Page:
IM.7.7 is the standard that requires the signing of verbal orders. In addition to handling triennial surveys for the Missouri facility, Olenik is in charge of the process at three facilities in Kansas. As Olenik explained, “Kansas law requires that verbal orders are signed within 24 hours.” Because Joint Commission standards piggyback state law, accreditation hinges on this stringent requirement, and Kansas is not alone. “I know a lot of hospitals subject to the 24-hour requirement,” Olenik noted. “They have to jump through hoops to comply.”
Bryant recognized this difficulty, adding, “Some physicians who cover weekend shifts may not be back for a week.” By allowing colleagues to authenticate an order, as Bryant suggested, “Hospitals believe that it’s more important to validate the order than to have a prescriber do it 14 days later.” This course of action may raise compliance concerns with Health Care Financing Administration (HCFA) requirements, but as Bryant explained, “The rationale for that decision would be justified because patient care is what matters here.”
Another tip Bryant gives in complying with this standard is for hospitals to develop what he called “aggressive strategies” to reduce the amount of verbal orders. Bryant knows of hospitals that have restricted verbal orders to telephone orders, limiting exceptions to the operating room and the emergency room.
Whatever the solution, Bryant suggested involving physicians in the policy making process. “Whether it’s a protocol to allow colleagues to authenticate or an education program to reduce verbal orders, Bryant stressed, “Physicians who participate in developing a solution, buy into that solution.”
Guess Who’s at the Door
“Survey readiness is being prepared at any given time,” said Staten. “You’re giving quality care throughout the year, not just when the Joint Commission comes.” This is the thinking behind the Joint Commission’s January 1 implementation of the new unannounced survey policy, stating that no advance notice will be given prior to a random survey. In addition, the window of time during which surveys can occur has been widened, and surveys can now occur nine to 30 months following the organization’s triennial survey.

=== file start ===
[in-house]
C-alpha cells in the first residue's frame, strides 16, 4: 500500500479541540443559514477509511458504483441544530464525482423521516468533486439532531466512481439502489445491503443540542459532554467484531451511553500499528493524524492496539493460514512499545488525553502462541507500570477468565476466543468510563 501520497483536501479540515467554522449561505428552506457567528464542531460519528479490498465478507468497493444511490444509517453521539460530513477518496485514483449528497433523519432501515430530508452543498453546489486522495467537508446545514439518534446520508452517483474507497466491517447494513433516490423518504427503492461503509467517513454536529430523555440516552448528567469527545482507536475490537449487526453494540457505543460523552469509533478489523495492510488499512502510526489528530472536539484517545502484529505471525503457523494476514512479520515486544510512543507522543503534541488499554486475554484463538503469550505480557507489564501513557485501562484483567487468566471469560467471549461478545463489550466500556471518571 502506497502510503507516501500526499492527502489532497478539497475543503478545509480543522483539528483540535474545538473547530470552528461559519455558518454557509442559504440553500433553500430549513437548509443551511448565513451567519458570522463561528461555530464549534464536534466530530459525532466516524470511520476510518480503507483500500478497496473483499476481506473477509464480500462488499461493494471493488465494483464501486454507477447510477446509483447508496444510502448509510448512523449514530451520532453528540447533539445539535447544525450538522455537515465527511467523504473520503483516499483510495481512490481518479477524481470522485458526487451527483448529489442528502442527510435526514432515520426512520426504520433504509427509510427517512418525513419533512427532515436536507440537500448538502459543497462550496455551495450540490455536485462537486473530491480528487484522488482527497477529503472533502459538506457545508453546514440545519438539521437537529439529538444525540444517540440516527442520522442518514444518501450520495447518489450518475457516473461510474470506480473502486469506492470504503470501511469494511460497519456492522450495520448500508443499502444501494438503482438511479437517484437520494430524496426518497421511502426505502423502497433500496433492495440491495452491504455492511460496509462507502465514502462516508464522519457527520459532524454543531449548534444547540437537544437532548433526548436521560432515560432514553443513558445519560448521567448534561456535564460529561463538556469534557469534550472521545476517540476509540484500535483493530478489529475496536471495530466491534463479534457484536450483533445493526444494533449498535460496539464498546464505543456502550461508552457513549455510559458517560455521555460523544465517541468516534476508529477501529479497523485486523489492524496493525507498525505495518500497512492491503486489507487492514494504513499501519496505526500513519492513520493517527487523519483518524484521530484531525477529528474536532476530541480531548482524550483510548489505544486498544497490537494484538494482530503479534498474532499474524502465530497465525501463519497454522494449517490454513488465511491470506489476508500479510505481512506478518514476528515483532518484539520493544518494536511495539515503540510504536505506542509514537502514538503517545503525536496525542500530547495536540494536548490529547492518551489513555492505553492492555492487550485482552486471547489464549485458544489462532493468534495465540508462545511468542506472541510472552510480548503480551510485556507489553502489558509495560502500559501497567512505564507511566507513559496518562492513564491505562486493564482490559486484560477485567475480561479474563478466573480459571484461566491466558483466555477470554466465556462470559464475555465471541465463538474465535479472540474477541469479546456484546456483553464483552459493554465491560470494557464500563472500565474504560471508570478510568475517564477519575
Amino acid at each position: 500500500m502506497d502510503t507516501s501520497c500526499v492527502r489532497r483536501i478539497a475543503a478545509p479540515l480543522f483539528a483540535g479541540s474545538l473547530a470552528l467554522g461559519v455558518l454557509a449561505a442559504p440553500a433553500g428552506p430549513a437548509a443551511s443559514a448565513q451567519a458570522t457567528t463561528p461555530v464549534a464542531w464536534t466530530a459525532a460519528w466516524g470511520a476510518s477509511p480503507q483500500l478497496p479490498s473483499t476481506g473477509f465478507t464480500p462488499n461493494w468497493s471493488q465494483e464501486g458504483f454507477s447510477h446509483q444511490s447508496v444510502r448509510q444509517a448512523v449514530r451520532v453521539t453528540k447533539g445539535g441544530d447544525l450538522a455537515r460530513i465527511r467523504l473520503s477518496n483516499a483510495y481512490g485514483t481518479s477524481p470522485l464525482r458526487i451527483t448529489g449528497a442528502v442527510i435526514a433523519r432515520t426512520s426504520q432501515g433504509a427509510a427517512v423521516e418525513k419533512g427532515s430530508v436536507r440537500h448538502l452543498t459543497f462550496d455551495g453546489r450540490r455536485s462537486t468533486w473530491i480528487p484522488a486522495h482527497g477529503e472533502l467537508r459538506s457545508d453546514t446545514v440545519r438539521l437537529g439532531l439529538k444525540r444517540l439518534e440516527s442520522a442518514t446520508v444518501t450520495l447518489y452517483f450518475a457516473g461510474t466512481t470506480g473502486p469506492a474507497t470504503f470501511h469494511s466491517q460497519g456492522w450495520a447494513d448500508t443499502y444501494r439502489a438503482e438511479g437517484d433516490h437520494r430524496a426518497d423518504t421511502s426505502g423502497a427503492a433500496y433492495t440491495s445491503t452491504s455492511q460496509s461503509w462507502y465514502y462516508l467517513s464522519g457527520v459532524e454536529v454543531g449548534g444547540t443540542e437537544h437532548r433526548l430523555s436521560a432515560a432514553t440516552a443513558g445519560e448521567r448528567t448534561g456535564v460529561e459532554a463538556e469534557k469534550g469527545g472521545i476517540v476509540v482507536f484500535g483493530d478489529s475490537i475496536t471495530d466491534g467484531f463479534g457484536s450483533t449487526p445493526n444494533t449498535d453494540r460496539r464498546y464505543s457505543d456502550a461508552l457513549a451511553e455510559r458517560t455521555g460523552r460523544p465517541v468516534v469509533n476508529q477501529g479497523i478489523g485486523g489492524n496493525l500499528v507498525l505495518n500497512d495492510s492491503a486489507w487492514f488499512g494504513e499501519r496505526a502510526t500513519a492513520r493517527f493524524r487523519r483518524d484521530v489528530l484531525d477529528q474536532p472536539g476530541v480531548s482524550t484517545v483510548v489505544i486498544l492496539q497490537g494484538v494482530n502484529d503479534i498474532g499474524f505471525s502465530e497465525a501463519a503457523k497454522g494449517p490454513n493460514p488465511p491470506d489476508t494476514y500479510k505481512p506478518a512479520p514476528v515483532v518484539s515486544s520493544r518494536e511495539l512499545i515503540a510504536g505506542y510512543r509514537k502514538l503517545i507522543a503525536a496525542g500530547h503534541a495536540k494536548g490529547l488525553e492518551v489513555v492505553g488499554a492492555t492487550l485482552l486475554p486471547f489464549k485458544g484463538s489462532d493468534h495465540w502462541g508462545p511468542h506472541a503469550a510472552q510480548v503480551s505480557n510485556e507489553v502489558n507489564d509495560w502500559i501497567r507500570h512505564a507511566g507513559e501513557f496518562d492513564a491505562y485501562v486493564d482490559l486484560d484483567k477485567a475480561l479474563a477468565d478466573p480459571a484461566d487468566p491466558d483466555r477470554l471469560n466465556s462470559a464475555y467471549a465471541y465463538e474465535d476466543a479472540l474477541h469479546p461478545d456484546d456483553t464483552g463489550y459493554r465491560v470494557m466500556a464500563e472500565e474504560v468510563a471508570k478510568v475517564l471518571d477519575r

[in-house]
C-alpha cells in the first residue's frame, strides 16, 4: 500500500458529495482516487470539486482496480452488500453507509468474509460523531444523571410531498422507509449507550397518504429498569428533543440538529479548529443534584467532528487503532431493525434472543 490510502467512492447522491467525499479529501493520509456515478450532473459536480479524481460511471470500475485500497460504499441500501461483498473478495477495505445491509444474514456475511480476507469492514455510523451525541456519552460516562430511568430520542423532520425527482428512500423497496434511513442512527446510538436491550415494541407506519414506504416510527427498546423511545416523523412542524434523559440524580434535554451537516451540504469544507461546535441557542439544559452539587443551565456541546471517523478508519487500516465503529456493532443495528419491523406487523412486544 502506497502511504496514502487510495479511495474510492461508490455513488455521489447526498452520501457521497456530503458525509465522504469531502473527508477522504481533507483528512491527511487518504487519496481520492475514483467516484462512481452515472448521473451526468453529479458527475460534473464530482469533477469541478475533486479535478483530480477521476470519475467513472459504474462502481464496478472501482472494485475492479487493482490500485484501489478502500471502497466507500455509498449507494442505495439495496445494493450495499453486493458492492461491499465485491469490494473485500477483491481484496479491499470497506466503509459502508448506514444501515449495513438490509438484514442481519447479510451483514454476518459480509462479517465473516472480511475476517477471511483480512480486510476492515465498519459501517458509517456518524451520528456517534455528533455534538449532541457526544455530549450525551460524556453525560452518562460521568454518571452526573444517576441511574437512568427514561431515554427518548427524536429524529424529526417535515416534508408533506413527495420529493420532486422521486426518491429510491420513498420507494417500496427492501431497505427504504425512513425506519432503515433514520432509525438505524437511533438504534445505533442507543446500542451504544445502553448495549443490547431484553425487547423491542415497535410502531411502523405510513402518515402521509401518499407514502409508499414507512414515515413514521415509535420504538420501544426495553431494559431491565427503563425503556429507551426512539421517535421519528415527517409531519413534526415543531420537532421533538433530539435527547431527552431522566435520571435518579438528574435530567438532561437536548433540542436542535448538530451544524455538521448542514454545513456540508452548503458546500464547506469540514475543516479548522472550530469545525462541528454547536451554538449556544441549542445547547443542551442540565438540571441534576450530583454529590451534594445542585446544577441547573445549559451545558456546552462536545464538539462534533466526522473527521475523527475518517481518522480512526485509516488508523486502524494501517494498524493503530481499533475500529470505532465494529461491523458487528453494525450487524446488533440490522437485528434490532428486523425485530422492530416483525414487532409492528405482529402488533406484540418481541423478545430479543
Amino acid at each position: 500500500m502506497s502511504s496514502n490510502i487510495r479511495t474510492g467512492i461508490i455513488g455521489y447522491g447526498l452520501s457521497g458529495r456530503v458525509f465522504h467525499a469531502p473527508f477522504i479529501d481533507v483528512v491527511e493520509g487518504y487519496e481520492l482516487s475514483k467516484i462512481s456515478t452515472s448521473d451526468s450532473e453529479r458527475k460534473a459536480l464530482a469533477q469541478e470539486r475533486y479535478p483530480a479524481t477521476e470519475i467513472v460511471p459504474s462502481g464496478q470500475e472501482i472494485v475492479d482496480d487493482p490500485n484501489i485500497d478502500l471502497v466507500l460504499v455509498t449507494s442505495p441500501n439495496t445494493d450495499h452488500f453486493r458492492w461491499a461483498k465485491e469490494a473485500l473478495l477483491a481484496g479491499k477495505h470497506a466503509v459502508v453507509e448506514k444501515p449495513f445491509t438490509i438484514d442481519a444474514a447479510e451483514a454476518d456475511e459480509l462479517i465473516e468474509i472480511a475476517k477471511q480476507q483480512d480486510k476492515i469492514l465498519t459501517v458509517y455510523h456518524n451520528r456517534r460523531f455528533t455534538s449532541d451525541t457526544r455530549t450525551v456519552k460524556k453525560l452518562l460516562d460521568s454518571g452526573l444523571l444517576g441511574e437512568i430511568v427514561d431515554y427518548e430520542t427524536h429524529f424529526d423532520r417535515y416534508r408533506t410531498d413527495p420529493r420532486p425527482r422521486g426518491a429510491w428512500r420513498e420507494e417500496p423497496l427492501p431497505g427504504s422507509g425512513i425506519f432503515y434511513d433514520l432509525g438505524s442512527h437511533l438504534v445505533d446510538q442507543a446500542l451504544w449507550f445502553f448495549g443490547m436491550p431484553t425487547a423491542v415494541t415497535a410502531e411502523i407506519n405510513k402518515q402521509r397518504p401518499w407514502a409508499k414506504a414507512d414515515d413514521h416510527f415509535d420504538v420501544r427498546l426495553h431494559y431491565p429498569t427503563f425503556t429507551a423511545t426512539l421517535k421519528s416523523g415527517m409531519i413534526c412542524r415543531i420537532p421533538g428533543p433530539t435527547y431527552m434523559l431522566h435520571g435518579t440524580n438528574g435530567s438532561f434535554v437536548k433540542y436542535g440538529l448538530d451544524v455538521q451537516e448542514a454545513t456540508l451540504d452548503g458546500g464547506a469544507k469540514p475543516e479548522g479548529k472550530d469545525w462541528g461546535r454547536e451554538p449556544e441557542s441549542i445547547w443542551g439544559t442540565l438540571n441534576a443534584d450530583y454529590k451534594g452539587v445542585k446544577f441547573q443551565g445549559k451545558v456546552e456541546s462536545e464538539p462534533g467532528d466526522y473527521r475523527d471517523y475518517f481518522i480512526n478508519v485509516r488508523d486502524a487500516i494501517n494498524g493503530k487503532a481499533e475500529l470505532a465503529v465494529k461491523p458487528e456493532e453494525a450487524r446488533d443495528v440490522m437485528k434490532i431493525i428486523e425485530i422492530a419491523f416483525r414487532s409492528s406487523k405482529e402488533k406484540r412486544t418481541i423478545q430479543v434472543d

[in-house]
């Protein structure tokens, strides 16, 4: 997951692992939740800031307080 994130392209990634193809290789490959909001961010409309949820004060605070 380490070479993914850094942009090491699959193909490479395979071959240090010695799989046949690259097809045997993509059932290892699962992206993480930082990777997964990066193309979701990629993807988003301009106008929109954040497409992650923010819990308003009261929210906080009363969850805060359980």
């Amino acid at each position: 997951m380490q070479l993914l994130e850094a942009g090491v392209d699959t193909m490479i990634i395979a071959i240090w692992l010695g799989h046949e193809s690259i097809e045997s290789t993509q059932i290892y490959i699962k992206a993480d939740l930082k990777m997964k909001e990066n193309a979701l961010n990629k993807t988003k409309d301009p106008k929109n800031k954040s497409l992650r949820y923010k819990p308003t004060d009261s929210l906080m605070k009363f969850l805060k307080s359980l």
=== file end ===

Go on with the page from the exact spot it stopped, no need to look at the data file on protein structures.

Scary as this may sound, Bryant claims that random surveys don’t pose the largest threat to facilities. “The random survey process only affects 5 percent of accredited hospitals.” On the other hand, Bryant said, “Joint Commission is contemplating moving the survey cycle to 18 months across the board.” In addition, “they will want data submitted to them on a regular basis, and part of that data certainly would include medical records statistics.”
As Olenik speculated, this could prove problematic for some facilities that “let some things slide,” knowing that surveyors look at the 12 months preceding the survey, essentially leaving two years following the survey unchecked.
Dealing with Surveyors
Based on the intent statements the Joint Commission supplies for each standard, Olenik believes the examples give clear ideas of what each standard means. And yet, “Each surveyor is different and they all have their own little spin on the standards,” he observed.
“I have seven Joint Commission surveys I go through every three years, and every surveyor is different.”
Bryant’s advice to HIM professionals dealing with fastidious or misinformed surveyors is to remember, “Surveyors are human beings. They have their biases and their opinions.” If it’s evident that the surveyor’s objectivity is skewed, Bryant tells clients, “Your best defense is to know those IM standards, and if need be, educate the surveyor as necessary.”
Olenik agrees. “You really need to question the surveyors if you know something is incorrect or being misinterpreted,” he said. Communication appears to be the key component, and as Olenik stressed, “If you explain how you are in compliance, you might be able to make a change and avoid a deficiency or a Type I.”
Linda Gross is an editorial assistant with ADVANCE.